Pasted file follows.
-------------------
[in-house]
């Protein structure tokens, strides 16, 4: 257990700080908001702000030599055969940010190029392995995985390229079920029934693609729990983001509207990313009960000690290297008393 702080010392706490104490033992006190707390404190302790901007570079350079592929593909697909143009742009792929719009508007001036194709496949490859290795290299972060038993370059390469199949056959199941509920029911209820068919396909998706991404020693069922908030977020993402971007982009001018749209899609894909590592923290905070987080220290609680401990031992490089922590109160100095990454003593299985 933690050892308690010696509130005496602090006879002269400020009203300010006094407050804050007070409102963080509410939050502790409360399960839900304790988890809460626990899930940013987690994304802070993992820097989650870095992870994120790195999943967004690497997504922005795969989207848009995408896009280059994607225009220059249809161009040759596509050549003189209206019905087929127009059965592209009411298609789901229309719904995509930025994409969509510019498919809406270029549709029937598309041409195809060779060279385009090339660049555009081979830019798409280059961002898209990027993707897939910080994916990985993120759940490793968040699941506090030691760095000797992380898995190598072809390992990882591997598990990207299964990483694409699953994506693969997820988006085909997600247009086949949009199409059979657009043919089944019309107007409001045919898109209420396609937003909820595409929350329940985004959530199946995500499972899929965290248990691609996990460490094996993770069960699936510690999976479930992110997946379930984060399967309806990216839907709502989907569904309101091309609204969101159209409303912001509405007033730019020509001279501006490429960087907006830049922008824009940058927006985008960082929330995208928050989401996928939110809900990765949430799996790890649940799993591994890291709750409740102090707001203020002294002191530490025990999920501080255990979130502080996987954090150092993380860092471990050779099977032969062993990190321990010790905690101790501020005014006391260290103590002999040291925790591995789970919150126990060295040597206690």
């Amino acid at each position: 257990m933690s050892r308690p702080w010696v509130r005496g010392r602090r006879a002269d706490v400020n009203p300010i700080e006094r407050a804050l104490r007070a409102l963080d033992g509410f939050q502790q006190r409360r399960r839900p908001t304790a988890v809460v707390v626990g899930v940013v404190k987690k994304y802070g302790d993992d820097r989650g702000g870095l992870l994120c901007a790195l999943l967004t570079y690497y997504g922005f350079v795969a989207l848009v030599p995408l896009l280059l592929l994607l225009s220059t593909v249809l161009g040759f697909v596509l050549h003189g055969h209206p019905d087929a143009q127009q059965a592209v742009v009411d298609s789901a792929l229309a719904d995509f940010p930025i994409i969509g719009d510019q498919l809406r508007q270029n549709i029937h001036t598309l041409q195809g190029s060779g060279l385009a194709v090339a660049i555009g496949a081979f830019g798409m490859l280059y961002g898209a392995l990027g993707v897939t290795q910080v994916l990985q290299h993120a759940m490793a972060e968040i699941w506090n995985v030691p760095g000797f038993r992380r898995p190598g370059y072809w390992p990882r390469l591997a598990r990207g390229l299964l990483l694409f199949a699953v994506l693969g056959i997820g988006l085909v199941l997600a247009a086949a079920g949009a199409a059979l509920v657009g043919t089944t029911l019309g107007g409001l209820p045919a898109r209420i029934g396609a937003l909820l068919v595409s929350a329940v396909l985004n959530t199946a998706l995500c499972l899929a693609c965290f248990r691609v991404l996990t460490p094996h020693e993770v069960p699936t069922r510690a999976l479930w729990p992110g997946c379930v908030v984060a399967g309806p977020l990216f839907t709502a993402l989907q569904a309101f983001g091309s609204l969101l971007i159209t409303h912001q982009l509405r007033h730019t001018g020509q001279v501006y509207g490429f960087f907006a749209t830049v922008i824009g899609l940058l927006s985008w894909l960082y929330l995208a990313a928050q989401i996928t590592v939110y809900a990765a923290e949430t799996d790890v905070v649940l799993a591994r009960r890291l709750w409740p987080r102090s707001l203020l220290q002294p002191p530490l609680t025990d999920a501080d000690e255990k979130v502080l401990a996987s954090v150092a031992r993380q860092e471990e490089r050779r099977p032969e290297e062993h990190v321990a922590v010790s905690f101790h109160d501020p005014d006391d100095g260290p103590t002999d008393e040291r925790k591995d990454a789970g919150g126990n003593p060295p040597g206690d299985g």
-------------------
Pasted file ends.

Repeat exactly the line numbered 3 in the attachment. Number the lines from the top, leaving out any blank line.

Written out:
């Amino acid at each position: 257990m933690s050892r308690p702080w010696v509130r005496g010392r602090r006879a002269d706490v400020n009203p300010i700080e006094r407050a804050l104490r007070a409102l963080d033992g509410f939050q502790q006190r409360r399960r839900p908001t304790a988890v809460v707390v626990g899930v940013v404190k987690k994304y802070g302790d993992d820097r989650g702000g870095l992870l994120c901007a790195l999943l967004t570079y690497y997504g922005f350079v795969a989207l848009v030599p995408l896009l280059l592929l994607l225009s220059t593909v249809l161009g040759f697909v596509l050549h003189g055969h209206p019905d087929a143009q127009q059965a592209v742009v009411d298609s789901a792929l229309a719904d995509f940010p930025i994409i969509g719009d510019q498919l809406r508007q270029n549709i029937h001036t598309l041409q195809g190029s060779g060279l385009a194709v090339a660049i555009g496949a081979f830019g798409m490859l280059y961002g898209a392995l990027g993707v897939t290795q910080v994916l990985q290299h993120a759940m490793a972060e968040i699941w506090n995985v030691p760095g000797f038993r992380r898995p190598g370059y072809w390992p990882r390469l591997a598990r990207g390229l299964l990483l694409f199949a699953v994506l693969g056959i997820g988006l085909v199941l997600a247009a086949a079920g949009a199409a059979l509920v657009g043919t089944t029911l019309g107007g409001l209820p045919a898109r209420i029934g396609a937003l909820l068919v595409s929350a329940v396909l985004n959530t199946a998706l995500c499972l899929a693609c965290f248990r691609v991404l996990t460490p094996h020693e993770v069960p699936t069922r510690a999976l479930w729990p992110g997946c379930v908030v984060a399967g309806p977020l990216f839907t709502a993402l989907q569904a309101f983001g091309s609204l969101l971007i159209t409303h912001q982009l509405r007033h730019t001018g020509q001279v501006y509207g490429f960087f907006a749209t830049v922008i824009g899609l940058l927006s985008w894909l960082y929330l995208a990313a928050q989401i996928t590592v939110y809900a990765a923290e949430t799996d790890v905070v649940l799993a591994r009960r890291l709750w409740p987080r102090s707001l203020l220290q002294p002191p530490l609680t025990d999920a501080d000690e255990k979130v502080l401990a996987s954090v150092a031992r993380q860092e471990e490089r050779r099977p032969e290297e062993h990190v321990a922590v010790s905690f101790h109160d501020p005014d006391d100095g260290p103590t002999d008393e040291r925790k591995d990454a789970g919150g126990n003593p060295p040597g206690d299985g």